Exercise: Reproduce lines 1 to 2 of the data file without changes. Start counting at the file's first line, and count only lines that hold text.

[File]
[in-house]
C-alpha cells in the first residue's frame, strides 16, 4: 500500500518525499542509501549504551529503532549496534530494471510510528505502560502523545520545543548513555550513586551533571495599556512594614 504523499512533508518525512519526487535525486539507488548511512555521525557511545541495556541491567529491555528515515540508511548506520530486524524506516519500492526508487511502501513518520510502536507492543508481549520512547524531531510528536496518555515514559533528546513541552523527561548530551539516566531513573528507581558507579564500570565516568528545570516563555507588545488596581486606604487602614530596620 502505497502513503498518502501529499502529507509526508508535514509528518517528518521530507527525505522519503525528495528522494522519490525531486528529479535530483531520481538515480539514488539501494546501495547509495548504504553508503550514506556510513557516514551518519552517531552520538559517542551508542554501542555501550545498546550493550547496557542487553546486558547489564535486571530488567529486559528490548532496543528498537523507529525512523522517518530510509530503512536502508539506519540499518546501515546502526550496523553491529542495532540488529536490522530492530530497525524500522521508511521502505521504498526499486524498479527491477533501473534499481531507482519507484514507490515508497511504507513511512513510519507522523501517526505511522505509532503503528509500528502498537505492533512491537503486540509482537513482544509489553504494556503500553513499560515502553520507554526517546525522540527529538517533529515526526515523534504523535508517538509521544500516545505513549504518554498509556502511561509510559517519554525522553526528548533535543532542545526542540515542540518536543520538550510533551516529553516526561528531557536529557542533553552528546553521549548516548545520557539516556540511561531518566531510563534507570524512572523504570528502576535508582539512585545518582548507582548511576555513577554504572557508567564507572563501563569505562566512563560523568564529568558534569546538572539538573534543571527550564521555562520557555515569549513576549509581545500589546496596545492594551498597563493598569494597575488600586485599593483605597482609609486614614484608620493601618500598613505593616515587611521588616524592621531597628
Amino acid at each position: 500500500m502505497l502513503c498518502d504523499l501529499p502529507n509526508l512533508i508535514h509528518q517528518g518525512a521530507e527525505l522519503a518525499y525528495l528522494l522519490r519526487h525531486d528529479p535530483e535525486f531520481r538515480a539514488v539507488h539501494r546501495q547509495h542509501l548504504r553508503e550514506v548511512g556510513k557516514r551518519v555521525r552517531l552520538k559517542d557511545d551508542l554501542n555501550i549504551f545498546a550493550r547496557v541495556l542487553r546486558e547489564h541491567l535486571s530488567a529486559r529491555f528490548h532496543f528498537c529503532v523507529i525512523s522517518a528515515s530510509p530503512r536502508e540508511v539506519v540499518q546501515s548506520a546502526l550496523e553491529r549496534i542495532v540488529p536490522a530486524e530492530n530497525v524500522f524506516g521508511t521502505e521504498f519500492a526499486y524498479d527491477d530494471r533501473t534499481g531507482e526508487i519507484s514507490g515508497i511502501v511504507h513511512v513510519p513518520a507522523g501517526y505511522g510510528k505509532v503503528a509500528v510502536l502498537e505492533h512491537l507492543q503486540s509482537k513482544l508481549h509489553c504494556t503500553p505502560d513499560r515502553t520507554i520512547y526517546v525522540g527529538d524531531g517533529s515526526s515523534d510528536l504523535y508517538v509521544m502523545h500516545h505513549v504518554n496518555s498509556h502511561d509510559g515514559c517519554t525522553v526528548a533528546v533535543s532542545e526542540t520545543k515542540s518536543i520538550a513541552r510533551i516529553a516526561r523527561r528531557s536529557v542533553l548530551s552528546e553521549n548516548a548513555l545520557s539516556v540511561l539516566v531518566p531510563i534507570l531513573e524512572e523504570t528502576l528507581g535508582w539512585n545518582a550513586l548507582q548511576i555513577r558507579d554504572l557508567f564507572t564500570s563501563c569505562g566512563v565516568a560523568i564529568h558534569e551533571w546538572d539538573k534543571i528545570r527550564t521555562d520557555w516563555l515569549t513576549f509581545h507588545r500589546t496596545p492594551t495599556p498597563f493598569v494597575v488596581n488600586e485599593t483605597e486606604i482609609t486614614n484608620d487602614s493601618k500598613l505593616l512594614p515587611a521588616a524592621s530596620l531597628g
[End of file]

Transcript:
[in-house]
C-alpha cells in the first residue's frame, strides 16, 4: 500500500518525499542509501549504551529503532549496534530494471510510528505502560502523545520545543548513555550513586551533571495599556512594614 504523499512533508518525512519526487535525486539507488548511512555521525557511545541495556541491567529491555528515515540508511548506520530486524524506516519500492526508487511502501513518520510502536507492543508481549520512547524531531510528536496518555515514559533528546513541552523527561548530551539516566531513573528507581558507579564500570565516568528545570516563555507588545488596581486606604487602614530596620 502505497502513503498518502501529499502529507509526508508535514509528518517528518521530507527525505522519503525528495528522494522519490525531486528529479535530483531520481538515480539514488539501494546501495547509495548504504553508503550514506556510513557516514551518519552517531552520538559517542551508542554501542555501550545498546550493550547496557542487553546486558547489564535486571530488567529486559528490548532496543528498537523507529525512523522517518530510509530503512536502508539506519540499518546501515546502526550496523553491529542495532540488529536490522530492530530497525524500522521508511521502505521504498526499486524498479527491477533501473534499481531507482519507484514507490515508497511504507513511512513510519507522523501517526505511522505509532503503528509500528502498537505492533512491537503486540509482537513482544509489553504494556503500553513499560515502553520507554526517546525522540527529538517533529515526526515523534504523535508517538509521544500516545505513549504518554498509556502511561509510559517519554525522553526528548533535543532542545526542540515542540518536543520538550510533551516529553516526561528531557536529557542533553552528546553521549548516548545520557539516556540511561531518566531510563534507570524512572523504570528502576535508582539512585545518582548507582548511576555513577554504572557508567564507572563501563569505562566512563560523568564529568558534569546538572539538573534543571527550564521555562520557555515569549513576549509581545500589546496596545492594551498597563493598569494597575488600586485599593483605597482609609486614614484608620493601618500598613505593616515587611521588616524592621531597628